A federal judge ruled Friday that a Virginia school district’s policy preventing transgender student Gavin Grimm from using boys’ bathroom facilities violates the U.S. Constitution, the latest ruling in a case remanded to lower courts by the U.S. Supreme Court.
The U.S. District Court for the Eastern District of Virginia granted Grimm’s motion for summary judgment against Gloucester County School Board.
Judge Arenda Wright Allen, an appointee of President Barack Obama, contended in her court order that the school district violated the 14th Amendment and Title IX of education civil rights law by not allowing the biologically female student into boys’ bathrooms and by refusing to change school transcripts to reflect the student’s gender identity.
The judge ordered the school district to change Grimm’s transcripts to reflect a male identity within 10 days and pay Grimm’s attorney fees.
“[T]he perpetuation of harm to a child stemming from unconstitutional conduct can not be allowed to stand,” the judge wrote.
Wright Allen argued that there is “no question” that the school board’s policy “discriminates against transgender students on the basis of their gender nonconformity.”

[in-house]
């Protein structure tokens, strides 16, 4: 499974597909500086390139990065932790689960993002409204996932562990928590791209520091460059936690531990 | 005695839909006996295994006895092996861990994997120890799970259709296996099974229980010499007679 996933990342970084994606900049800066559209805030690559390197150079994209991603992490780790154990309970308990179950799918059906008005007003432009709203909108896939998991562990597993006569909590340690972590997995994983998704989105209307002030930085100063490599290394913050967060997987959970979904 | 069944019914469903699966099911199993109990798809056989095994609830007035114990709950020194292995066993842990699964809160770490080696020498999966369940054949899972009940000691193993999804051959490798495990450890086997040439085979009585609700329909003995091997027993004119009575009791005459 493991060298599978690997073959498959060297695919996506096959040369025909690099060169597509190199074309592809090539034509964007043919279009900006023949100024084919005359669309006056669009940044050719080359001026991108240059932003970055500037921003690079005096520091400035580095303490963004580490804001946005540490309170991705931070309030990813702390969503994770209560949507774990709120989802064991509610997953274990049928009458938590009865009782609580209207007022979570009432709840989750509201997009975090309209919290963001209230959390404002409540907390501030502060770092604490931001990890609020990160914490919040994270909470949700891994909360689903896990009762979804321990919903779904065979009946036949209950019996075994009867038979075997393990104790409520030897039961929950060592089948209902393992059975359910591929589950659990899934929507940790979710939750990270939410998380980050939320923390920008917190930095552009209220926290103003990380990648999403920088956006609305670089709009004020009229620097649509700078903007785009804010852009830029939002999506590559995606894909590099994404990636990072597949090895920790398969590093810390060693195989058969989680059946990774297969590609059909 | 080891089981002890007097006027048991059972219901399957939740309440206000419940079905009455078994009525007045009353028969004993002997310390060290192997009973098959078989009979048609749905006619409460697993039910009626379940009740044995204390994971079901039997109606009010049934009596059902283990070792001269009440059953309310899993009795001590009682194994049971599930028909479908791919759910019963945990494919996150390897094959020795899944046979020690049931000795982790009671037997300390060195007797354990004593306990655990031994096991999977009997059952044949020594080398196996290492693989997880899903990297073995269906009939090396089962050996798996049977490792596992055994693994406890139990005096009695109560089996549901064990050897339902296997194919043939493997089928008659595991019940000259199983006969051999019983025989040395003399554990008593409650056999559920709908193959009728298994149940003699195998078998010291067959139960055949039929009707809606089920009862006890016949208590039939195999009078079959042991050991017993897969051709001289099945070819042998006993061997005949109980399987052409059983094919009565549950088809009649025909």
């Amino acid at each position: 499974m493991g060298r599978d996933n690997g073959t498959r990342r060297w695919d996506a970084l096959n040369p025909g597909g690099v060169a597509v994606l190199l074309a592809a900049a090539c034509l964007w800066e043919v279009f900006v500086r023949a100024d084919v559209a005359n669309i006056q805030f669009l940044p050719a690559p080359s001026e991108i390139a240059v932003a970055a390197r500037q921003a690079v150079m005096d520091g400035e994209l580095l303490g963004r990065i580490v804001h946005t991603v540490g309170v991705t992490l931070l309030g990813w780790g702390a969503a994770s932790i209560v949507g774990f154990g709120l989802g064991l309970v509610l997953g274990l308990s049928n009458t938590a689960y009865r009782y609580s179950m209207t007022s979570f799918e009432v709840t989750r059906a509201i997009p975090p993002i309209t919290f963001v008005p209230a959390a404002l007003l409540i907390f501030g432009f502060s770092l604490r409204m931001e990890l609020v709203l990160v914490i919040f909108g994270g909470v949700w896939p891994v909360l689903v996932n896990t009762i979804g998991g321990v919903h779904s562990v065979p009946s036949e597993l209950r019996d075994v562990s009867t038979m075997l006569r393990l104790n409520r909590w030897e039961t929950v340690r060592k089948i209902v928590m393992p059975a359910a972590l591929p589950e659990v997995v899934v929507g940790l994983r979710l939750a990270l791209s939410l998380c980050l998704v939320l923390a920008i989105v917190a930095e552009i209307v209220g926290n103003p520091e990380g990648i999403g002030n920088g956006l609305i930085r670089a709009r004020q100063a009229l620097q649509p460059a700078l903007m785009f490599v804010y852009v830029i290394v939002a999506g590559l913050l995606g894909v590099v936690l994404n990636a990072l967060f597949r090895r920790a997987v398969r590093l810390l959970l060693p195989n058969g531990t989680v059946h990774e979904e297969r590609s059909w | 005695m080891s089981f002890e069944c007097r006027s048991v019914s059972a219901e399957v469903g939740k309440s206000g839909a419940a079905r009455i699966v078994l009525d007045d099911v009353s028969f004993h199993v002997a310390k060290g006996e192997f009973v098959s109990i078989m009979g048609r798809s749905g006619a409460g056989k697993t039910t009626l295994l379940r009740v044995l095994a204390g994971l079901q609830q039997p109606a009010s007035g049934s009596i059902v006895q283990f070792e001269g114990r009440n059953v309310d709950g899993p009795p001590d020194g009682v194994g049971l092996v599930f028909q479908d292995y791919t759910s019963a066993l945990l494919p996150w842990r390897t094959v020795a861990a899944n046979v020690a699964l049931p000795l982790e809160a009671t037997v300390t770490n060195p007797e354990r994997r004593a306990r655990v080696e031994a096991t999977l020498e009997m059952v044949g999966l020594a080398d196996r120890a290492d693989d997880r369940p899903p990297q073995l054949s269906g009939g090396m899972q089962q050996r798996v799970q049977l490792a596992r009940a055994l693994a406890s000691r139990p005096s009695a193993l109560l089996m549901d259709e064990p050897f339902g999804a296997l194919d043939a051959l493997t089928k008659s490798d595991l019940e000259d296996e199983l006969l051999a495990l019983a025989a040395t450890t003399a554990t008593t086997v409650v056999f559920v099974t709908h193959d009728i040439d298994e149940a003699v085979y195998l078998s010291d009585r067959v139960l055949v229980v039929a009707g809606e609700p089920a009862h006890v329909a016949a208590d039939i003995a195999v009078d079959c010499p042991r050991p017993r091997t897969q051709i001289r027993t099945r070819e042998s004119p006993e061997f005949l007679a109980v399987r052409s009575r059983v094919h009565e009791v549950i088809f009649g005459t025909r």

Having graduated in 2017, Grimm first filed a lawsuit in 2015 as a sophomore over a school district policy that required students to use restrooms and changing facilities that correspond with their biological sex.
“Under the policy, all students except for transgender students may use restrooms corresponding with their gender identity,” the judge stated in her order. “Transgender students are singled out, subjected to discriminatory treatment and excluded from spaces where similarly situated students are permitted to go.”
Grimm, now 20 years old, expressed relief in a statement and said the ruling brought “closure and vindication” after “years of fighting” for himself and other trans youth in the U.S.
“I promise to continue to advocate for as long as it takes for everyone to be able to live their authentic lives freely, in public, and without harassment and discrimination,” Grimm concluded.
Grimm’s case had previously gone to the Supreme Court for consideration.
But in 2017, the nation’s high court sent the case back to lower courts because the U.S. Fourth Circuit Court of Appeals based its ruling in favor of Grimm on a 2015 Obama administration guidance encouraging all public schools to allow transgender students to use facilities consistent with their gender identity.
The Obama-era guidance interpreted Title IX law that bars discrimination on the basis of sex to also include protections on the basis of “gender identity” and “sexual orientation” even though such protections are not expressly written into federal law.
Click here to read more.
SOURCE: Christian Post, Samuel Smith